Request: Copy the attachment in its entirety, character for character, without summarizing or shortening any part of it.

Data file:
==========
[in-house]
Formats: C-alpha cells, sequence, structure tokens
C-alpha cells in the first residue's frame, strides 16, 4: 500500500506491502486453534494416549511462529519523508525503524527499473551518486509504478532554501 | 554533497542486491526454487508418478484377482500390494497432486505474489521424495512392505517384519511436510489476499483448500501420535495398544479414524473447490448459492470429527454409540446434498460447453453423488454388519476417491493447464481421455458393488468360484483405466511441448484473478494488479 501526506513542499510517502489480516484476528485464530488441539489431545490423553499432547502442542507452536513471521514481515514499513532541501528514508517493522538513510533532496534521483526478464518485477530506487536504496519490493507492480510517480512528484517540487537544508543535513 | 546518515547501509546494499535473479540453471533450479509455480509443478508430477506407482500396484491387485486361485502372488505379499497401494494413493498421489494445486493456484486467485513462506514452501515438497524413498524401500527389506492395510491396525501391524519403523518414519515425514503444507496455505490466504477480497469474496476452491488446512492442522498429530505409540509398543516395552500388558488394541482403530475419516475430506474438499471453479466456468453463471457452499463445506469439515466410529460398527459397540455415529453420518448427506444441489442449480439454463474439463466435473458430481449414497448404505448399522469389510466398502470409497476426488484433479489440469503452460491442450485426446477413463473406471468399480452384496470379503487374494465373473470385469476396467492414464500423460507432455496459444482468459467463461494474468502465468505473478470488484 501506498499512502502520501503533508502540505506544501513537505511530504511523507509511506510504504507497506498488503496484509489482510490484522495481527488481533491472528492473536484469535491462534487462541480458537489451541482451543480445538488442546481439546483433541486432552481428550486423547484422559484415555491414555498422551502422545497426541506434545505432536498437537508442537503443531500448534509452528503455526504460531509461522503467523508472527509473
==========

[in-house]
Formats: C-alpha cells, sequence, structure tokens
C-alpha cells in the first residue's frame, strides 16, 4: 500500500506491502486453534494416549511462529519523508525503524527499473551518486509504478532554501 | 554533497542486491526454487508418478484377482500390494497432486505474489521424495512392505517384519511436510489476499483448500501420535495398544479414524473447490448459492470429527454409540446434498460447453453423488454388519476417491493447464481421455458393488468360484483405466511441448484473478494488479 501526506513542499510517502489480516484476528485464530488441539489431545490423553499432547502442542507452536513471521514481515514499513532541501528514508517493522538513510533532496534521483526478464518485477530506487536504496519490493507492480510517480512528484517540487537544508543535513 | 546518515547501509546494499535473479540453471533450479509455480509443478508430477506407482500396484491387485486361485502372488505379499497401494494413493498421489494445486493456484486467485513462506514452501515438497524413498524401500527389506492395510491396525501391524519403523518414519515425514503444507496455505490466504477480497469474496476452491488446512492442522498429530505409540509398543516395552500388558488394541482403530475419516475430506474438499471453479466456468453463471457452499463445506469439515466410529460398527459397540455415529453420518448427506444441489442449480439454463474439463466435473458430481449414497448404505448399522469389510466398502470409497476426488484433479489440469503452460491442450485426446477413463473406471468399480452384496470379503487374494465373473470385469476396467492414464500423460507432455496459444482468459467463461494474468502465468505473478470488484 501506498499512502502520501503533508502540505506544501513537505511530504511523507509511506510504504507497506498488503496484509489482510490484522495481527488481533491472528492473536484469535491462534487462541480458537489451541482451543480445538488442546481439546483433541486432552481428550486423547484422559484415555491414555498422551502422545497426541506434545505432536498437537508442537503443531500448534509452528503455526504460531509461522503467523508472527509473